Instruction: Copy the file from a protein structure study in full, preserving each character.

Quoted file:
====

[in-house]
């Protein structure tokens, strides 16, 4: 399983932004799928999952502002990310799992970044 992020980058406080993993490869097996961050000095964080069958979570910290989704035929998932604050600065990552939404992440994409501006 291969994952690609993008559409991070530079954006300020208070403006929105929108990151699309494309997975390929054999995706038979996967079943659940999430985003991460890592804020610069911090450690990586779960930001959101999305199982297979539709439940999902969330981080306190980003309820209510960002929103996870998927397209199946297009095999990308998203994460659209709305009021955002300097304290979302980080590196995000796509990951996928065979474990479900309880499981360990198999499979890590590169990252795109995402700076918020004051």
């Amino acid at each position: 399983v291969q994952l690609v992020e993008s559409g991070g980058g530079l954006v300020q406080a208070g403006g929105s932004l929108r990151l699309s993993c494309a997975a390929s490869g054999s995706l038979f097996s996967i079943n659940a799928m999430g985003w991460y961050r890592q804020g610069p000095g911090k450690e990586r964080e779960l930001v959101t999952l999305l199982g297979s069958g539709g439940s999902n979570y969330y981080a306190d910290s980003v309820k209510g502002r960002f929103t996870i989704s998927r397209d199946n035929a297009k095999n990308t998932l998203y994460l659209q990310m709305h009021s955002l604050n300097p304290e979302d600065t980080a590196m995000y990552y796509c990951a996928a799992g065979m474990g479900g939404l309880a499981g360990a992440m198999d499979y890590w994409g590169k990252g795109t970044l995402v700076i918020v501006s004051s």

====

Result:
[in-house]
């Protein structure tokens, strides 16, 4: 399983932004799928999952502002990310799992970044 992020980058406080993993490869097996961050000095964080069958979570910290989704035929998932604050600065990552939404992440994409501006 291969994952690609993008559409991070530079954006300020208070403006929105929108990151699309494309997975390929054999995706038979996967079943659940999430985003991460890592804020610069911090450690990586779960930001959101999305199982297979539709439940999902969330981080306190980003309820209510960002929103996870998927397209199946297009095999990308998203994460659209709305009021955002300097304290979302980080590196995000796509990951996928065979474990479900309880499981360990198999499979890590590169990252795109995402700076918020004051």
């Amino acid at each position: 399983v291969q994952l690609v992020e993008s559409g991070g980058g530079l954006v300020q406080a208070g403006g929105s932004l929108r990151l699309s993993c494309a997975a390929s490869g054999s995706l038979f097996s996967i079943n659940a799928m999430g985003w991460y961050r890592q804020g610069p000095g911090k450690e990586r964080e779960l930001v959101t999952l999305l199982g297979s069958g539709g439940s999902n979570y969330y981080a306190d910290s980003v309820k209510g502002r960002f929103t996870i989704s998927r397209d199946n035929a297009k095999n990308t998932l998203y994460l659209q990310m709305h009021s955002l604050n300097p304290e979302d600065t980080a590196m995000y990552y796509c990951a996928a799992g065979m474990g479900g939404l309880a499981g360990a992440m198999d499979y890590w994409g590169k990252g795109t970044l995402v700076i918020v501006s004051s």